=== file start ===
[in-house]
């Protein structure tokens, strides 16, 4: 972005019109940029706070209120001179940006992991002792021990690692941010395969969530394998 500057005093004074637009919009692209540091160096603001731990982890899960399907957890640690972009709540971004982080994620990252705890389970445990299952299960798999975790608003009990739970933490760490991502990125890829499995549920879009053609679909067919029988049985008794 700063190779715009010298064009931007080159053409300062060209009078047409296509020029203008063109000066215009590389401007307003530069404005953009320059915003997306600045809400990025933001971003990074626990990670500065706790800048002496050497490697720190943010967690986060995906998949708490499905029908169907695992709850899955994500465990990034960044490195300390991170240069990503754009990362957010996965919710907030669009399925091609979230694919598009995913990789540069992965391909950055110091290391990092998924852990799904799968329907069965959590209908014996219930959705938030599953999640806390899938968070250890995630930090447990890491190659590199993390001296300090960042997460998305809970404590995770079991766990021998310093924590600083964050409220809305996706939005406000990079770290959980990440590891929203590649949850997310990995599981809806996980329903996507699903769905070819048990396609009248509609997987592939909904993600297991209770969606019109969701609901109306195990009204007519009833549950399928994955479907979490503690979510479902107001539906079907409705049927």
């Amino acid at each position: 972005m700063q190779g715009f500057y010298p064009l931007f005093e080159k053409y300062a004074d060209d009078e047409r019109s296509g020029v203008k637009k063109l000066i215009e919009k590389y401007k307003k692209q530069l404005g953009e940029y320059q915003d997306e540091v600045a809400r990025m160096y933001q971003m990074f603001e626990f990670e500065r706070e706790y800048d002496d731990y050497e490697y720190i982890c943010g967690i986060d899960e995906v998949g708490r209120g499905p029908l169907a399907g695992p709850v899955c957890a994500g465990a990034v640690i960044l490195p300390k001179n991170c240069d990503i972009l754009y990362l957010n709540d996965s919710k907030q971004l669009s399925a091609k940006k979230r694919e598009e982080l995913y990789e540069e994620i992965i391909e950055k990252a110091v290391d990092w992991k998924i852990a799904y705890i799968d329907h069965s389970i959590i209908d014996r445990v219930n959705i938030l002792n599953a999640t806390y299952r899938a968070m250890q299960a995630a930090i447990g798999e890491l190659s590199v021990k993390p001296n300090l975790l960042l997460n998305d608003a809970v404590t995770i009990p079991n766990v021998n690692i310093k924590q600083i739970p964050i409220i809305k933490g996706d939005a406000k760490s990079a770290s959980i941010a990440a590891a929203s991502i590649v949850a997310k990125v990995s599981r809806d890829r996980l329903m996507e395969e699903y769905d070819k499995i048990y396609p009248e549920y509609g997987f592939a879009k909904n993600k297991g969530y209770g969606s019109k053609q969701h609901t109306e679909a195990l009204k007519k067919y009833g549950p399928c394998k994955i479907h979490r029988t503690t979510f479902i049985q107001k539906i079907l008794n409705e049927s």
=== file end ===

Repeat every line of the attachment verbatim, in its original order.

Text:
[in-house]
């Protein structure tokens, strides 16, 4: 972005019109940029706070209120001179940006992991002792021990690692941010395969969530394998 500057005093004074637009919009692209540091160096603001731990982890899960399907957890640690972009709540971004982080994620990252705890389970445990299952299960798999975790608003009990739970933490760490991502990125890829499995549920879009053609679909067919029988049985008794 700063190779715009010298064009931007080159053409300062060209009078047409296509020029203008063109000066215009590389401007307003530069404005953009320059915003997306600045809400990025933001971003990074626990990670500065706790800048002496050497490697720190943010967690986060995906998949708490499905029908169907695992709850899955994500465990990034960044490195300390991170240069990503754009990362957010996965919710907030669009399925091609979230694919598009995913990789540069992965391909950055110091290391990092998924852990799904799968329907069965959590209908014996219930959705938030599953999640806390899938968070250890995630930090447990890491190659590199993390001296300090960042997460998305809970404590995770079991766990021998310093924590600083964050409220809305996706939005406000990079770290959980990440590891929203590649949850997310990995599981809806996980329903996507699903769905070819048990396609009248509609997987592939909904993600297991209770969606019109969701609901109306195990009204007519009833549950399928994955479907979490503690979510479902107001539906079907409705049927």
């Amino acid at each position: 972005m700063q190779g715009f500057y010298p064009l931007f005093e080159k053409y300062a004074d060209d009078e047409r019109s296509g020029v203008k637009k063109l000066i215009e919009k590389y401007k307003k692209q530069l404005g953009e940029y320059q915003d997306e540091v600045a809400r990025m160096y933001q971003m990074f603001e626990f990670e500065r706070e706790y800048d002496d731990y050497e490697y720190i982890c943010g967690i986060d899960e995906v998949g708490r209120g499905p029908l169907a399907g695992p709850v899955c957890a994500g465990a990034v640690i960044l490195p300390k001179n991170c240069d990503i972009l754009y990362l957010n709540d996965s919710k907030q971004l669009s399925a091609k940006k979230r694919e598009e982080l995913y990789e540069e994620i992965i391909e950055k990252a110091v290391d990092w992991k998924i852990a799904y705890i799968d329907h069965s389970i959590i209908d014996r445990v219930n959705i938030l002792n599953a999640t806390y299952r899938a968070m250890q299960a995630a930090i447990g798999e890491l190659s590199v021990k993390p001296n300090l975790l960042l997460n998305d608003a809970v404590t995770i009990p079991n766990v021998n690692i310093k924590q600083i739970p964050i409220i809305k933490g996706d939005a406000k760490s990079a770290s959980i941010a990440a590891a929203s991502i590649v949850a997310k990125v990995s599981r809806d890829r996980l329903m996507e395969e699903y769905d070819k499995i048990y396609p009248e549920y509609g997987f592939a879009k909904n993600k297991g969530y209770g969606s019109k053609q969701h609901t109306e679909a195990l009204k007519k067919y009833g549950p399928c394998k994955i479907h979490r029988t503690t979510f479902i049985q107001k539906i079907l008794n409705e049927s």